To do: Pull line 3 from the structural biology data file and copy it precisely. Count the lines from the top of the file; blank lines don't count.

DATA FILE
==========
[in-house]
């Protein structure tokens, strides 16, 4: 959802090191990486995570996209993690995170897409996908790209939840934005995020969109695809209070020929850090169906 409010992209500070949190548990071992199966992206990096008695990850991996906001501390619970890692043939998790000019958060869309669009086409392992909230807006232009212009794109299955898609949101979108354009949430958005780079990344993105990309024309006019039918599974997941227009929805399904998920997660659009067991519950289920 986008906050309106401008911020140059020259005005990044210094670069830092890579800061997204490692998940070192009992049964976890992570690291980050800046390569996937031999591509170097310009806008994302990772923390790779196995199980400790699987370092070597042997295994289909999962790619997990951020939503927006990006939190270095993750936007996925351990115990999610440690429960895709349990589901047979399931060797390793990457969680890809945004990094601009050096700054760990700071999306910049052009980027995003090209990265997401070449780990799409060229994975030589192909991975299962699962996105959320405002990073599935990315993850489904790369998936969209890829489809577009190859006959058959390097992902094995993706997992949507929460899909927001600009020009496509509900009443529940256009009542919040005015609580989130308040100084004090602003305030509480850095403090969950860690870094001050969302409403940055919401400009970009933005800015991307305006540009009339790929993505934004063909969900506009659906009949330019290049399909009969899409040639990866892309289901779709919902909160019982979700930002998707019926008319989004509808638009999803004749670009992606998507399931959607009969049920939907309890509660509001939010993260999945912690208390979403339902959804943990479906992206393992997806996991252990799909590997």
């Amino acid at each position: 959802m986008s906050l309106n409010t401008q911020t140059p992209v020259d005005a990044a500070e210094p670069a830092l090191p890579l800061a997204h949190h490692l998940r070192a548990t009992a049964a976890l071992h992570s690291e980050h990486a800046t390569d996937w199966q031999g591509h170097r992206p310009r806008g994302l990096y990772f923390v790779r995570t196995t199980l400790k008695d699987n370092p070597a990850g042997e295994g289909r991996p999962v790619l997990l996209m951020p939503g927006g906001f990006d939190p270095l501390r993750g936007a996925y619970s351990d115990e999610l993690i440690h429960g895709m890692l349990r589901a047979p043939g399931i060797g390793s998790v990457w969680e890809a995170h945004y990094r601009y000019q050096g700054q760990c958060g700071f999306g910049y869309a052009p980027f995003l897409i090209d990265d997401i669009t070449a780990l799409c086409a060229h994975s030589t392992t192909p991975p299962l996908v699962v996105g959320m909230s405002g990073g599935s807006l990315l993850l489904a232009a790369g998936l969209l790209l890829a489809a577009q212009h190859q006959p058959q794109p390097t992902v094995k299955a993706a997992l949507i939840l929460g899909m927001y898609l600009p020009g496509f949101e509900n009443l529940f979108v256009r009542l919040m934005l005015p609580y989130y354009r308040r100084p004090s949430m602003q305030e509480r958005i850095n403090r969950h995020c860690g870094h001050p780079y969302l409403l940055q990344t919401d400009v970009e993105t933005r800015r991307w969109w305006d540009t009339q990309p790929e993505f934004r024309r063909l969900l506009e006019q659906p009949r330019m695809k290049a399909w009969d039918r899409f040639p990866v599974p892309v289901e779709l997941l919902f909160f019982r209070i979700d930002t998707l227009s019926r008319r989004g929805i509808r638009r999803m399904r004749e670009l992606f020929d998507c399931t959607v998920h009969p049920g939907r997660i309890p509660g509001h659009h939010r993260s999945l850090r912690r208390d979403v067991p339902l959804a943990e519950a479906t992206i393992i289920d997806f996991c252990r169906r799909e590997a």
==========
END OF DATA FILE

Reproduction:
């Amino acid at each position: 959802m986008s906050l309106n409010t401008q911020t140059p992209v020259d005005a990044a500070e210094p670069a830092l090191p890579l800061a997204h949190h490692l998940r070192a548990t009992a049964a976890l071992h992570s690291e980050h990486a800046t390569d996937w199966q031999g591509h170097r992206p310009r806008g994302l990096y990772f923390v790779r995570t196995t199980l400790k008695d699987n370092p070597a990850g042997e295994g289909r991996p999962v790619l997990l996209m951020p939503g927006g906001f990006d939190p270095l501390r993750g936007a996925y619970s351990d115990e999610l993690i440690h429960g895709m890692l349990r589901a047979p043939g399931i060797g390793s998790v990457w969680e890809a995170h945004y990094r601009y000019q050096g700054q760990c958060g700071f999306g910049y869309a052009p980027f995003l897409i090209d990265d997401i669009t070449a780990l799409c086409a060229h994975s030589t392992t192909p991975p299962l996908v699962v996105g959320m909230s405002g990073g599935s807006l990315l993850l489904a232009a790369g998936l969209l790209l890829a489809a577009q212009h190859q006959p058959q794109p390097t992902v094995k299955a993706a997992l949507i939840l929460g899909m927001y898609l600009p020009g496509f949101e509900n009443l529940f979108v256009r009542l919040m934005l005015p609580y989130y354009r308040r100084p004090s949430m602003q305030e509480r958005i850095n403090r969950h995020c860690g870094h001050p780079y969302l409403l940055q990344t919401d400009v970009e993105t933005r800015r991307w969109w305006d540009t009339q990309p790929e993505f934004r024309r063909l969900l506009e006019q659906p009949r330019m695809k290049a399909w009969d039918r899409f040639p990866v599974p892309v289901e779709l997941l919902f909160f019982r209070i979700d930002t998707l227009s019926r008319r989004g929805i509808r638009r999803m399904r004749e670009l992606f020929d998507c399931t959607v998920h009969p049920g939907r997660i309890p509660g509001h659009h939010r993260s999945l850090r912690r208390d979403v067991p339902l959804a943990e519950a479906t992206i393992i289920d997806f996991c252990r169906r799909e590997a």